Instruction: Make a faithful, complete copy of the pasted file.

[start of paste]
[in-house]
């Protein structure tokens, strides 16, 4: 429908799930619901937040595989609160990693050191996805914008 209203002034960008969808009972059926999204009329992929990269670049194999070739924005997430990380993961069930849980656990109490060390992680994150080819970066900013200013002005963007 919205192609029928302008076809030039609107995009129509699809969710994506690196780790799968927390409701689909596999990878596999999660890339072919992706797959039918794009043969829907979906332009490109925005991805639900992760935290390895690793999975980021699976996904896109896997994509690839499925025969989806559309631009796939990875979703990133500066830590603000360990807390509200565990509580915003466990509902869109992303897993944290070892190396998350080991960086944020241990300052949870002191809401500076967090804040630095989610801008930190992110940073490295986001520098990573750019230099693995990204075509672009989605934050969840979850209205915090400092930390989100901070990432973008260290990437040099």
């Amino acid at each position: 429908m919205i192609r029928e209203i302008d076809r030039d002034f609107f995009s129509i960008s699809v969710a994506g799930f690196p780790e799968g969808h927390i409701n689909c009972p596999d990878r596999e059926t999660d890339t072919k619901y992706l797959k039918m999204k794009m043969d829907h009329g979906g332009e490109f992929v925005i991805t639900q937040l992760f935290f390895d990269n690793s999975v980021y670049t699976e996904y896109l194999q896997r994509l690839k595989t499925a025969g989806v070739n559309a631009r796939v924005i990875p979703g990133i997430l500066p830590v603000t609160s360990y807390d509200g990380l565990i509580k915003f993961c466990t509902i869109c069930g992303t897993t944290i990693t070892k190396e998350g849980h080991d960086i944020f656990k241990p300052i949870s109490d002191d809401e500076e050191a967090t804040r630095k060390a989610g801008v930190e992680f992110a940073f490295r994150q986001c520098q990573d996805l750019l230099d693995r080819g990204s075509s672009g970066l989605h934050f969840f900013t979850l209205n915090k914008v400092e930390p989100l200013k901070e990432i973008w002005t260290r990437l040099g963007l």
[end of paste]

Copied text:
[in-house]
């Protein structure tokens, strides 16, 4: 429908799930619901937040595989609160990693050191996805914008 209203002034960008969808009972059926999204009329992929990269670049194999070739924005997430990380993961069930849980656990109490060390992680994150080819970066900013200013002005963007 919205192609029928302008076809030039609107995009129509699809969710994506690196780790799968927390409701689909596999990878596999999660890339072919992706797959039918794009043969829907979906332009490109925005991805639900992760935290390895690793999975980021699976996904896109896997994509690839499925025969989806559309631009796939990875979703990133500066830590603000360990807390509200565990509580915003466990509902869109992303897993944290070892190396998350080991960086944020241990300052949870002191809401500076967090804040630095989610801008930190992110940073490295986001520098990573750019230099693995990204075509672009989605934050969840979850209205915090400092930390989100901070990432973008260290990437040099």
């Amino acid at each position: 429908m919205i192609r029928e209203i302008d076809r030039d002034f609107f995009s129509i960008s699809v969710a994506g799930f690196p780790e799968g969808h927390i409701n689909c009972p596999d990878r596999e059926t999660d890339t072919k619901y992706l797959k039918m999204k794009m043969d829907h009329g979906g332009e490109f992929v925005i991805t639900q937040l992760f935290f390895d990269n690793s999975v980021y670049t699976e996904y896109l194999q896997r994509l690839k595989t499925a025969g989806v070739n559309a631009r796939v924005i990875p979703g990133i997430l500066p830590v603000t609160s360990y807390d509200g990380l565990i509580k915003f993961c466990t509902i869109c069930g992303t897993t944290i990693t070892k190396e998350g849980h080991d960086i944020f656990k241990p300052i949870s109490d002191d809401e500076e050191a967090t804040r630095k060390a989610g801008v930190e992680f992110a940073f490295r994150q986001c520098q990573d996805l750019l230099d693995r080819g990204s075509s672009g970066l989605h934050f969840f900013t979850l209205n915090k914008v400092e930390p989100l200013k901070e990432i973008w002005t260290r990437l040099g963007l």